Fr Tomsie Smith worked tirelessly for the poor

Fr Tomsie Smith worked tirelessly for the poor

Fr Thomas Smith, who recently passed away, was born in 1940 into a farming family at Kilcogy Upper, Co Cavan in the parish of Mullahoran. He attended Kilcogy NS and St Mel’s College, Longford. 

From St Mel’s he joined the St Patrick’s Missionary Society, Kiltegan in 1959 and was ordained to the priesthood there on Easter Sunday 1966.

As a missionary priest he was appointed to Minna, Nigeria, where he ministered until 1970 when he was transferred to the diocese of Eldorat, Kenya. He founded and worked in many new parishes there, building churches and schools, working tirelessly for the poor and disadvantaged, travelling across the rough terrain on his trusty motorbike. During this time he was assisted financially by the local Mullahoran Apostolic Society who gave enormous support for almost fifty years. 

He was appointed Vicar General of the diocese in 1974 and became Diocesan Administrator in 1989, carrying out these duties in addition to all his other parish work. He was a gifted linguist and he immersed himself totally in the culture and life of the people he served.

Though big in stature, Fr Tomsie as he was affectionately known, was a gentle, kind and humorous man who liked the simple life with no needs, no pretence and no airs or graces. Indeed he was given the title Monsignor in Eldorat but he never used it.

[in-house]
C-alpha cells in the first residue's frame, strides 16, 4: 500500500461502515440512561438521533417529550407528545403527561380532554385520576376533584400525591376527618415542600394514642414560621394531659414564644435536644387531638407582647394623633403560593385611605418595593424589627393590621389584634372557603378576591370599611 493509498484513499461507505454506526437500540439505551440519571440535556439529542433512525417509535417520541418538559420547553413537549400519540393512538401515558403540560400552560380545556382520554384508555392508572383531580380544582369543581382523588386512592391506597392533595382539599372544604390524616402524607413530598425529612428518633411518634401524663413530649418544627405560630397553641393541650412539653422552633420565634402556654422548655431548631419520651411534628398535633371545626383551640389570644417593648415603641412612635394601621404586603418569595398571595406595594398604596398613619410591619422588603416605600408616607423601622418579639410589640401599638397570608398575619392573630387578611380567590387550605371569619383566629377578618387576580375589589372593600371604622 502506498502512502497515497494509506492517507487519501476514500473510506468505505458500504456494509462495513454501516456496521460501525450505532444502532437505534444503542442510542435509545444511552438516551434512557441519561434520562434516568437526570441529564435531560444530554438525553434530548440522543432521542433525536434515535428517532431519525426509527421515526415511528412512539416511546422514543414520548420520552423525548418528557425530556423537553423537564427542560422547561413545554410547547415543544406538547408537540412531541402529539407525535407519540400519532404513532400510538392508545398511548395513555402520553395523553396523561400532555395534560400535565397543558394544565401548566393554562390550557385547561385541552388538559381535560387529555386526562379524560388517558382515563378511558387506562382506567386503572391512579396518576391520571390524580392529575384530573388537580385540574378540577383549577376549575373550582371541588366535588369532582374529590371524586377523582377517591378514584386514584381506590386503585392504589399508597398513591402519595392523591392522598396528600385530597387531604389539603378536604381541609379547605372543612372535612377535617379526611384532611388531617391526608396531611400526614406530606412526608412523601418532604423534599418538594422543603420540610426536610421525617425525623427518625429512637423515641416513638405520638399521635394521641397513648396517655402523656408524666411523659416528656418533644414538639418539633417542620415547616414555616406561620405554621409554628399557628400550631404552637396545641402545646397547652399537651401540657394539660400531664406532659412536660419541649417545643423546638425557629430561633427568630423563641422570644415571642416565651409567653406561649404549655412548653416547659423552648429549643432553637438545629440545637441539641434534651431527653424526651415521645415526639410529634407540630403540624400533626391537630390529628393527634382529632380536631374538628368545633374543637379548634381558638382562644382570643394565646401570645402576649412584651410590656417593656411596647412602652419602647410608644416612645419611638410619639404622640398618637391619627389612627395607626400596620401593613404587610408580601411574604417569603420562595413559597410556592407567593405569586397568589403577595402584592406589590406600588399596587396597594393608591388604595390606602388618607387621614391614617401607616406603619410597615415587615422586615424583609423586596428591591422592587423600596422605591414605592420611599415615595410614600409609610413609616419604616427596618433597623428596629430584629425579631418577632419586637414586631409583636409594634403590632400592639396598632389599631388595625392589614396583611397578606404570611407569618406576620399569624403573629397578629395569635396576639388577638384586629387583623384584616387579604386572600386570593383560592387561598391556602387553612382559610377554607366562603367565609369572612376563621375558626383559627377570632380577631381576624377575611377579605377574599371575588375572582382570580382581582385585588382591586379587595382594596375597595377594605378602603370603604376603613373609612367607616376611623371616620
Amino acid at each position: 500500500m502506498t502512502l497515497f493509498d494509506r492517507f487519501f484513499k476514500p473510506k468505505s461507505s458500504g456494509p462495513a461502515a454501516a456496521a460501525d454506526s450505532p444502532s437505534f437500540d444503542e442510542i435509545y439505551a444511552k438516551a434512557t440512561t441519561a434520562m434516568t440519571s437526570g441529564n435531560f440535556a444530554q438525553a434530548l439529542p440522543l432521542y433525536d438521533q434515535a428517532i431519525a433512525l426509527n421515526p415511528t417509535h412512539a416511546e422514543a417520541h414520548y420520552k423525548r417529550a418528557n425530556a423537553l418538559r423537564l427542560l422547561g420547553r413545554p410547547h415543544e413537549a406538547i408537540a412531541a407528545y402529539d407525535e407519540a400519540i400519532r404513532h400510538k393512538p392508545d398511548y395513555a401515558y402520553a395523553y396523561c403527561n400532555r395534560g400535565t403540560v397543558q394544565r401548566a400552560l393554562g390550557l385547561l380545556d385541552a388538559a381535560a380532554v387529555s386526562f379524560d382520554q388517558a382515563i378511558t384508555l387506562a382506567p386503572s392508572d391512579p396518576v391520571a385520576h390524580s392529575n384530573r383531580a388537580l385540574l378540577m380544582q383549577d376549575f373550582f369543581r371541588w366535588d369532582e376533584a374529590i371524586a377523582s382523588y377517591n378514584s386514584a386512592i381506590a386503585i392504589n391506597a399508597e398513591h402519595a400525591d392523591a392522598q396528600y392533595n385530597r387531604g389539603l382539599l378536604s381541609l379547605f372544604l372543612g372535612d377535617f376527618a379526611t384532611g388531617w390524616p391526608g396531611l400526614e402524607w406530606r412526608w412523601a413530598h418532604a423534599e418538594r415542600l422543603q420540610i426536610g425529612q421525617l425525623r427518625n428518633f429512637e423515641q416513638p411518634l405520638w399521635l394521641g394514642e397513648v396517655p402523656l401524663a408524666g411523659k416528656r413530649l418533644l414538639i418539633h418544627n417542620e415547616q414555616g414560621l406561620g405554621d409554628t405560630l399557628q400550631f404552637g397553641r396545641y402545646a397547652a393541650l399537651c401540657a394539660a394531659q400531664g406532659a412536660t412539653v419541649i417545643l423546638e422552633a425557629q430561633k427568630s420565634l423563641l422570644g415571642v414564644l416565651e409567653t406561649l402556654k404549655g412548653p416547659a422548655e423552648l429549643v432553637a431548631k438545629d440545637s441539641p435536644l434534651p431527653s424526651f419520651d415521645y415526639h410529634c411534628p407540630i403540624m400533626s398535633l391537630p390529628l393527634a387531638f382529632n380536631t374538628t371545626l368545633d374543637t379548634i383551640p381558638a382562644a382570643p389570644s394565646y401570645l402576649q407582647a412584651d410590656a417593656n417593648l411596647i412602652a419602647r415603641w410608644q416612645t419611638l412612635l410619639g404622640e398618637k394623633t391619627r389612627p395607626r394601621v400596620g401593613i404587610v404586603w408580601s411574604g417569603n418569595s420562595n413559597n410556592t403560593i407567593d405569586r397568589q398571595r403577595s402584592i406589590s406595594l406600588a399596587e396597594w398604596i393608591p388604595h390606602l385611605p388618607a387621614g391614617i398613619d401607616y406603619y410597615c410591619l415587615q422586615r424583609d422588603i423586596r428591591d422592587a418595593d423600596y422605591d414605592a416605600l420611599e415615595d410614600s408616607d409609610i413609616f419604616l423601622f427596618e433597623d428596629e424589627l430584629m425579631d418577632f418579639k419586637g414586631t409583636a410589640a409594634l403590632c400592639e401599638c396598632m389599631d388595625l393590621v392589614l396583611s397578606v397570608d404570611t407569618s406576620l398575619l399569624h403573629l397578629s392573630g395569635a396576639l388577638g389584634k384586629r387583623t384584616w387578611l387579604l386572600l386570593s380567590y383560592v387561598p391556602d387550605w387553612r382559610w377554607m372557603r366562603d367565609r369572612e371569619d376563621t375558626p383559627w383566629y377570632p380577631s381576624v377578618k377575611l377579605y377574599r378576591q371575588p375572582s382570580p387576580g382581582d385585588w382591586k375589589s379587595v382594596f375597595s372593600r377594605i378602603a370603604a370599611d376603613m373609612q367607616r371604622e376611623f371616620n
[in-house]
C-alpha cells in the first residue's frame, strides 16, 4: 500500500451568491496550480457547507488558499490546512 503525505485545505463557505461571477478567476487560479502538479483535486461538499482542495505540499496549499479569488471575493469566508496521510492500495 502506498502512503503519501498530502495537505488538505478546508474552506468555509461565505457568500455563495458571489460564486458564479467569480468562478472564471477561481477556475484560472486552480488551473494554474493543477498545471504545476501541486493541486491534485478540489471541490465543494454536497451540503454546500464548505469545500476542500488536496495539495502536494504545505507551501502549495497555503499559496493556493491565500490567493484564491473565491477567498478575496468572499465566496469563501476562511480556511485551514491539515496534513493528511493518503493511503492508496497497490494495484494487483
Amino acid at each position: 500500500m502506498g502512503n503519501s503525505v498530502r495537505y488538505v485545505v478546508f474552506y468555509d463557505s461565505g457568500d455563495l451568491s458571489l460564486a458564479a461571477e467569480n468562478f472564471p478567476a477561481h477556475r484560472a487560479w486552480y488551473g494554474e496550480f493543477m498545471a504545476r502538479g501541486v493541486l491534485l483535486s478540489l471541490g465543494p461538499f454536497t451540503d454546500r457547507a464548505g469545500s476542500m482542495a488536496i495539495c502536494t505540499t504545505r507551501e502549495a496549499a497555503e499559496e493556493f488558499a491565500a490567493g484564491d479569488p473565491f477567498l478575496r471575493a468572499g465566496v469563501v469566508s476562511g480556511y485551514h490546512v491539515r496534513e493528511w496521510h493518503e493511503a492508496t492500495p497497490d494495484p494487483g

He had a great love of traditional Irish music and he played the tin whistle from his youth and was Ulster champion at the All-Ireland Fleadh in Longford in 1958 before he entered Kiltegan.

However, his first love was Gaelic football. A talented player, he played centre field for St Mel’s College and filled that position for his own Mullahoran when they drew with Bailieboro in the Senior Championship in 1963. Unfortunately he had returned to his studies in Kiltegan and was unavailable for the replay which they won. He also played for a time with Cavan Gaels and gained a place on the county team. 

Though his missionary work brought him far from home he never lost touch with his native parish and always kept up with events and especially its fortunes on the playing field.

Fr Tom returned to Ireland with health problems in 1993 and from then on he did not enjoy good health. However, he tried to continue as usual, working in various parishes and he even returned to Kenya for a few years. Among the places he worked in Ireland were Foynes, Loughlyn, Ballingar, Doobally, Aughnasheelin and lastly as Chaplin at Maryfield, Chapelizod with The Congregation of the Servants of the Mother of God. 

Fr Tom passed away peacefully among his community at Kiltegan on July 30 surrounded by his family and Care Unit staff and is buried in the cemetery there. He was predeceased by his sisters Mrs Nora Conway, (Dubin), Mrs Phyllis Woods, (Tyrone), and Mrs Helen Lynch (Mullahoran), and by his brothers Jimmy (Kilcogy), Tony (Ashbourne) and Oliver (Dublin), and their families. Ar Dheis Dé go raibh a Anam Uasal.